The Bangor Public Library and the Great Fire of 1911 Historic District
Located in the Center of the “Great Fire of 1911 Historic District” of Bangor, Maine lies the Bangor Public Library. Active to this day in multiple capacities, the Bangor Public library is a fantastically preserved piece of Bangor’s history from a period that was largely lost to fire. The Great Fire Historic District contains a number of other surviving structures as well, though none are quite as prolific as the library itself, which houses historic art and documents in its spacious halls. The history of each notable building and structure within the district, including the library, is explored in full below.
Backstory and Context
In April of 1911, a riverside warehouse on the Penobscot River in Bangor caught fire, beginning what would eventually be known as the Great Fire of 1911. The fire was the worst to strike Bangor and represented the last of its kind in the state. Nearly half of Bangor’s downtown was destroyed, including nearly three hundred residences. Firefighters from as far as Portland arrived to help combat the blaze, but it raged onward. Thankfully, there were only two fatalities. The economic damage, however, was unprecedented in the area.
The Great Fire of 1911 claimed the post office, customs house, central fire station, telegraph station, the Mechanic Association Public Library, telephone exchange, and a handful of Bangor’s most prolific banks. Many of the businesses destroyed were uninsured.
The following effort to rebuild the city was remarkable, calling on the talents of designers and planners from across the nation. Many of the restored buildings still stand to this day including the court house and the new Bangor Public Library. Many of Bangor’s most prominent citizens of the time contributed their efforts to the reconstruction of the city. The first commercial building reconstructed after the fire, for example, was funded by John R. Graham, then the president of Bangor Hydro-electric Company. He went on to fund the construction of seven buildings in total, including the new post office and an innovative electrical sub-station to serve the city.
The rebuilding effort was overseen by the strong presence of the municipal government. The city called on Warren H. Manning of Boston, an accomplished architect, to design the layout of the new city center. Much of his design focused around preparing the city for the rise of the automobile, which at the time had not reached Maine in full. As a result of his foresight, Bangor was more than prepared for the ubiquity of the motorcar that came in the following decades. Manning also designed the downtown with space for a public high school and two malls that “floated” in the center of the Kenduskeag stream, the Kenduskeag Mall and the Norumbega Mall. These were designed to serve as places of natural respite amid the commercial buildings of downtown Bangor. Both of these malls remain to this day, featuring trees, gardens, and public art.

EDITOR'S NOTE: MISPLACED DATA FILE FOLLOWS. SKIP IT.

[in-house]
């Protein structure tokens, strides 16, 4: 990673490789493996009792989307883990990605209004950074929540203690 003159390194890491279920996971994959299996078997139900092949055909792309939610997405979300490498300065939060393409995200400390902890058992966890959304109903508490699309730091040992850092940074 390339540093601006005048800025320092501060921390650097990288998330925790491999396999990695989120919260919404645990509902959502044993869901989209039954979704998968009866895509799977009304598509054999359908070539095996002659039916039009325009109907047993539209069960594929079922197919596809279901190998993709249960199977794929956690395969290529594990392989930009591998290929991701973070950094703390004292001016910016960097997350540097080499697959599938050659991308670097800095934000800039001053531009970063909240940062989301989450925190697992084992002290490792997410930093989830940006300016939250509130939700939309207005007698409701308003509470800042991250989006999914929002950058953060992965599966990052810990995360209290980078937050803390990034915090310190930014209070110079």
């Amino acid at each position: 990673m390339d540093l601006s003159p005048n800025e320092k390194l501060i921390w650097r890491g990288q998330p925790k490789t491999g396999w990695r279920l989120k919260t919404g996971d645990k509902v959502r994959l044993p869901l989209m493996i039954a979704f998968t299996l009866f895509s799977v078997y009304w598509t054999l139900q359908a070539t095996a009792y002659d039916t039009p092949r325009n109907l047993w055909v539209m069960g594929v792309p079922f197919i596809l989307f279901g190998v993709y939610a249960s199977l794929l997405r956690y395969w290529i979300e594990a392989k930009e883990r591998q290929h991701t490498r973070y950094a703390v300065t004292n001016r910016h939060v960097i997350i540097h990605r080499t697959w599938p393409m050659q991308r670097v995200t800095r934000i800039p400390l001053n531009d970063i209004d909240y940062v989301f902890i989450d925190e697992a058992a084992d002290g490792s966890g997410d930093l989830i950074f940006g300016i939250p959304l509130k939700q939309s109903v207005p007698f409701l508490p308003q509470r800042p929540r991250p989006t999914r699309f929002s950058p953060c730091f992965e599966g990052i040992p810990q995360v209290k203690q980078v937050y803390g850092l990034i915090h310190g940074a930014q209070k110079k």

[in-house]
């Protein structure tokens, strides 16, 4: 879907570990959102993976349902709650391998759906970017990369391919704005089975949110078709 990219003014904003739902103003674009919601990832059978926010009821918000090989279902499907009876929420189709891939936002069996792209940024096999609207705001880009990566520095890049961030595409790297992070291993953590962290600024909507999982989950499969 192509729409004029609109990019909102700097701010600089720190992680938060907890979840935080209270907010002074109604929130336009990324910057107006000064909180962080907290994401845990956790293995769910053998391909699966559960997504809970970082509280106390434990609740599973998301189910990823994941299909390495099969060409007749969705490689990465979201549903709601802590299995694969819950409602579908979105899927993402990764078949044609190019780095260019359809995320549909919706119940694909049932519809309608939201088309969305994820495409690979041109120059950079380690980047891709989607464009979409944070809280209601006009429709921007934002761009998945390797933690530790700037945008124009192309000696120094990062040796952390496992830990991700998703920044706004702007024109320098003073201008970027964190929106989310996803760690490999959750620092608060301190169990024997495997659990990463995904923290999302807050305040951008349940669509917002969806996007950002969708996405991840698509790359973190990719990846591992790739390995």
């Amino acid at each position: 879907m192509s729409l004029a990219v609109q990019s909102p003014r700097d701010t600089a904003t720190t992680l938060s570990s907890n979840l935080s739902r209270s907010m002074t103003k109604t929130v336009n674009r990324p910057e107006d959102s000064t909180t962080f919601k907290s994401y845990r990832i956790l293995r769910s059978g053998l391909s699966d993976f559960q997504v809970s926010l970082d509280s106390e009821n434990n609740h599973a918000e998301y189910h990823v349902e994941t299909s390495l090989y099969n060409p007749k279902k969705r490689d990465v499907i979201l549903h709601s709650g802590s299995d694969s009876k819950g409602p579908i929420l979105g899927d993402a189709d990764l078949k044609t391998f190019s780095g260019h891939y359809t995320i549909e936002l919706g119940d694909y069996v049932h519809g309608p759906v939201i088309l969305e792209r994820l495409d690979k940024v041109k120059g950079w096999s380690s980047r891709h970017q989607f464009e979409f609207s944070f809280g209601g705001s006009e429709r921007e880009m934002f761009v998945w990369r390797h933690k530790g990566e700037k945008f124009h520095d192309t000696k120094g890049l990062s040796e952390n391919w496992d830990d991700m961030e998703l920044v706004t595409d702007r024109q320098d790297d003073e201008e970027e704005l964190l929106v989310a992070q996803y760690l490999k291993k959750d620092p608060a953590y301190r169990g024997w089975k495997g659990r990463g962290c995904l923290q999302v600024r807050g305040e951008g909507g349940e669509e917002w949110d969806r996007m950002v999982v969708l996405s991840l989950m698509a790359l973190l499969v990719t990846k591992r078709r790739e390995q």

A great collection of influential architects lent their expertise to the city. Local architects credited with many of the buildings were Wilfred Mansur, Victor Hodgins, Frederick Patterson, and C. Parker Crowell. Mansur was also well-recognized for his work in the Bangor Theological Seminary Historic District. A good number of buildings were designed by out-of-state architectural firms, however, such as Peabody and Stearns of Boston, which designed the Bangor Public Library and the Old Bangor High School. Bangor Savings Bank was architected by one of the largest and most respected firms of New York, Carrere and Hastings. Cram and Ferguson architectural firm and architect Hobart Upjohn were both called upon to design churches in Bangor (the All Soul’s Congregational Church and the St. Johns Episcopal Church, respectively.)
The notable buildings of the district are explored below.
The Bangor Public Library:
The Bangor Public Library started in 1830 as a seven-book collection stored in a small chest in the offices of John S. Sayward on Exchange Street in Bangor. The chest of books served as the library of the Bangor Mechanic Association, which allowed associates to check out two books at a time for use in personal learning or the education of apprentices. Throughout the mid-1800s, the Mechanic Association expanded the library, with the most monumental expansion occurring in 1873 when the Mechanic Association merged with the Bangor Mercantile Association, who had already absorbed a number of small libraries previously. The merger of the two trade associations led to the creation of a centrally located library known as the Bangor Mechanic Association Public Library.
The Bangor Mechanic Association Public Library would, shortly after the merger, become a part of something much larger. The Honorable Samuel F. Hersey left the City of Bangor a sum of one-hundred thousand dollars following his death in 1883. Hersey’s will indicated that the fortune was to be used “for the promotion of education, and the health and good morals of citizens” (quoted verbatim from the Bangor Public Library’s public history page.) Following a vote by the Bangor City Council, the funds were set aside in full to be used to create a large public library that would be accessible to all citizens of the Bangor area. Overseeing the creation of the library was a board of trustees consisting of the Mayor of Bangor, the treasurer of the city, and three elected citizens. This board would come to be known as the Trustees of the Hersey Fund.